Magyar Szó

"Documenting the life of the Hungarian community in New Zealand"
- Az új-zélandi magyar közösség lapja.

Issue 82 - December 2005

Expectations and Promises

People often ask me how things are now, since Hungary joined the EU (European Union). The outside world perceives it pretty much as Hungarians within the borders perceived things at the time of the fall of communism: full of expectations that the hope of a better life will be fulfilled sooner rather than later. Sixteen years ago it was the victims of 40 years' Soviet occupation suddenly set free, who believed that things would improve overnight. Eighteen months ago it was the majority of outside observers who expected life to get better for the acceding ex-Eastern Bloc countries from one day to the next.

But what the change of system brought to Hungary back in 1989 was Freedom. Freedom is a human right which we all expect, and if we're lucky enough to live in a country where we enjoy freedom of thought, freedom of speech and of movement, if we are born into it, it doesn't even occur to us, that this most precious of life's values is a feature of how we live. But if we don't have it, we'll even sacrifice our lives in the fight for it. Hungarians don't have to reach far back into the past to find examples of this. Freedom was the immediate reward of the fall of communism, the rest of the intrinsic changes are coming about through patient and consistent perseverance.

When Hungary joined the EU it wasn't the sceptics who tempered people's expectations, it was their experience of the fall of communism which taught them that significant changes that withstand the test of time take time. But joining the EU had its own immediate reward: the assurance of Peace. The very idea of a united Europe which formed back in 1950 and in spite of the strong differences within the region, was motivated by an overwhelming desire to prevent any repeat of what had happened twice within three decades.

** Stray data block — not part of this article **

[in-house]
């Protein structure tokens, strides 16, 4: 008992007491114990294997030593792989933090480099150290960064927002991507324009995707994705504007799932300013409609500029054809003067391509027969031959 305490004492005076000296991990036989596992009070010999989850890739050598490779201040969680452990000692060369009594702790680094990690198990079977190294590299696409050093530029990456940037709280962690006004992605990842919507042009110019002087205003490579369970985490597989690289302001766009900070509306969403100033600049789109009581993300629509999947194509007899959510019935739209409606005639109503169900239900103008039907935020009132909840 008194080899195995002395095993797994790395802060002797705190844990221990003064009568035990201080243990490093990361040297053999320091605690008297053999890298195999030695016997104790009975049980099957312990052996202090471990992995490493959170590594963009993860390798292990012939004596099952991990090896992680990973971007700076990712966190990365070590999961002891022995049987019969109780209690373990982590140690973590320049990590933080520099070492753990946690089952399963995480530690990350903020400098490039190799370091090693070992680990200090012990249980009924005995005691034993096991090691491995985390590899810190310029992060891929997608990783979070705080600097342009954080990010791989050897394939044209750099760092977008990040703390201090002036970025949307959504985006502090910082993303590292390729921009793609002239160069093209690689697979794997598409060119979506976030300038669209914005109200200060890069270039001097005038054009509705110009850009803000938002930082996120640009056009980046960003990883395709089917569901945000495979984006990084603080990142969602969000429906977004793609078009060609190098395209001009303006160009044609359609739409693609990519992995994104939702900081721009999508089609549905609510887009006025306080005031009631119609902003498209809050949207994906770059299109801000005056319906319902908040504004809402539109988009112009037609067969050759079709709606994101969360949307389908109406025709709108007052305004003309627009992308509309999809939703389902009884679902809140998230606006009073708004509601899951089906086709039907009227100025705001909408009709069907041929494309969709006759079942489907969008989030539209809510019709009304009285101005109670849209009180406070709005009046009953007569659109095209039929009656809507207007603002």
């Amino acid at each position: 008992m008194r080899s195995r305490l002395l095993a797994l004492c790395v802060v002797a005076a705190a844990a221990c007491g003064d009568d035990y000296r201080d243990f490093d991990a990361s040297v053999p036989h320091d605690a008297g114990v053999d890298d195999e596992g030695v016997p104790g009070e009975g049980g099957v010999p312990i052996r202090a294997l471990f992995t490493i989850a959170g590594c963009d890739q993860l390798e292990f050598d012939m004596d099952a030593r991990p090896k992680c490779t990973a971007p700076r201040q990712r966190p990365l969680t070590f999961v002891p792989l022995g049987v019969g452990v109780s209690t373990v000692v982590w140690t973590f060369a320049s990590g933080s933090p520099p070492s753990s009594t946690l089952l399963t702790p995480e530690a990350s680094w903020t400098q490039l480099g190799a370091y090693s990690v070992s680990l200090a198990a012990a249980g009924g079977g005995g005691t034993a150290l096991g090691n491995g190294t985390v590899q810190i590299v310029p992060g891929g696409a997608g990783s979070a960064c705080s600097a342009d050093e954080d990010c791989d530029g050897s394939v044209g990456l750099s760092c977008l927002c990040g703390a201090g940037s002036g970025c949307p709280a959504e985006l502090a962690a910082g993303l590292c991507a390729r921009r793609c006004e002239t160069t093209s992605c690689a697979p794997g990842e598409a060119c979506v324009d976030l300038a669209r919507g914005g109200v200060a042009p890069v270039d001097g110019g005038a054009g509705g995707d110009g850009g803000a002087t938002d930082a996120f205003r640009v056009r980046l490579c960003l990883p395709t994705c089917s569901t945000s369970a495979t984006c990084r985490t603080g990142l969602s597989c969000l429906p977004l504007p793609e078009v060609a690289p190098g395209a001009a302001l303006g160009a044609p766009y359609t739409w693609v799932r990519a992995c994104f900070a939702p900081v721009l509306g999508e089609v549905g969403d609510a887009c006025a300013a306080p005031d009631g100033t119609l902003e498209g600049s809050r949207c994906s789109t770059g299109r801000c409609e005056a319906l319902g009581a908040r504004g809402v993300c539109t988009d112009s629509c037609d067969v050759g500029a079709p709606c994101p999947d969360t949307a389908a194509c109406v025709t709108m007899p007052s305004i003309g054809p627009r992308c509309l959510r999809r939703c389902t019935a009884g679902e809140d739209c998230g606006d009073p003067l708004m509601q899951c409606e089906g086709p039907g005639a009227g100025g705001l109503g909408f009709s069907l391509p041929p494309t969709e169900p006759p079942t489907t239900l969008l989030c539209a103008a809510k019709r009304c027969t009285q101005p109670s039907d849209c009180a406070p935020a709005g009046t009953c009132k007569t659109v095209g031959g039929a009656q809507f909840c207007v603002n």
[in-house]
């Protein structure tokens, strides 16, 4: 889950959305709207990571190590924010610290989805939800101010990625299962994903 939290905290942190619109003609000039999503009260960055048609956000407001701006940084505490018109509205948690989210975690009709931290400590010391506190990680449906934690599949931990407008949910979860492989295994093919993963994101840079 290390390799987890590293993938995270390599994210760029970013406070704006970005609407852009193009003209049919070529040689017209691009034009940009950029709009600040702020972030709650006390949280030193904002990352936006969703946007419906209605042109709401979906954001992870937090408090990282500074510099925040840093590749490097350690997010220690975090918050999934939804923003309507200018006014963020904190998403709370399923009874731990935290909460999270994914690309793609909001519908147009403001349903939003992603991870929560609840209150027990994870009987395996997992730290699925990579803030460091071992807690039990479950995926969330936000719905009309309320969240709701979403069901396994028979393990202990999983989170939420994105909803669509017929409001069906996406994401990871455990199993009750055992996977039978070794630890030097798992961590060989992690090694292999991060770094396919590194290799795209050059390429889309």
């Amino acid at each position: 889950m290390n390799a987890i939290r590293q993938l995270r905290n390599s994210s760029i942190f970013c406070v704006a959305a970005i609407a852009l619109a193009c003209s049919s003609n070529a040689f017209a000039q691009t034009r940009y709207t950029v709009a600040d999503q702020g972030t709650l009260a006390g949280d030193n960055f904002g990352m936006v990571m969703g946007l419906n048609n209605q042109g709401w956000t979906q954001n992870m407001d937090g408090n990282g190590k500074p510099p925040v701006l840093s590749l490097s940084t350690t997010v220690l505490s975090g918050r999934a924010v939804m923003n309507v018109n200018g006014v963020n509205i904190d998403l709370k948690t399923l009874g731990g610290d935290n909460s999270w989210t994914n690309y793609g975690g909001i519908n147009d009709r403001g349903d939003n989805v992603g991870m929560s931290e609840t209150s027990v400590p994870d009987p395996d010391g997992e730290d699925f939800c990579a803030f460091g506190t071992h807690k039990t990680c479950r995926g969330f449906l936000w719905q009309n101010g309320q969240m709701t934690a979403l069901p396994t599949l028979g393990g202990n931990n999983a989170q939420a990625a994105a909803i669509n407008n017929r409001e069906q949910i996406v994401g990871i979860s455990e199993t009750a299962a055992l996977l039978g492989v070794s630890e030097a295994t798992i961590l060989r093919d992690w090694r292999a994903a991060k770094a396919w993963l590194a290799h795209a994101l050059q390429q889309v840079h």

Here in New Zealand we tend to take peace for granted. Freedom and peace are attributes of this country that go without saying. Indeed, many Hungarians who ended up coming to New Zealand as refugees chose this land because of its very distance, not because they couldn't stand things Hungarian or European, but because they wanted to secure a free and peaceful future for their children and grandchildren. Those who lived through that experience won't ever forget the value of Freedom or Peace – they know full well why the two most recent milestones in Hungary's history are so important. But this is not what comes to mind for most New Zealanders. They think primarily of the economic benefits: if the EU family takes in their poor cousin, then it makes sense that the poor cousin will also get to enjoy the wealth of the large family.

In practice all ten acceding countries are witness to the fact that it is not quite so simple. After all it took them years to prepare for accession, and since May 2004 all of them continuously strive to meet requirements. The road to "catching up" is a long and hard one. But what is assured for all of them is the security of Peace. Just as in the message of Christmas.

Klara Szentirmay

Magyar Szó Issue 82 - December 2005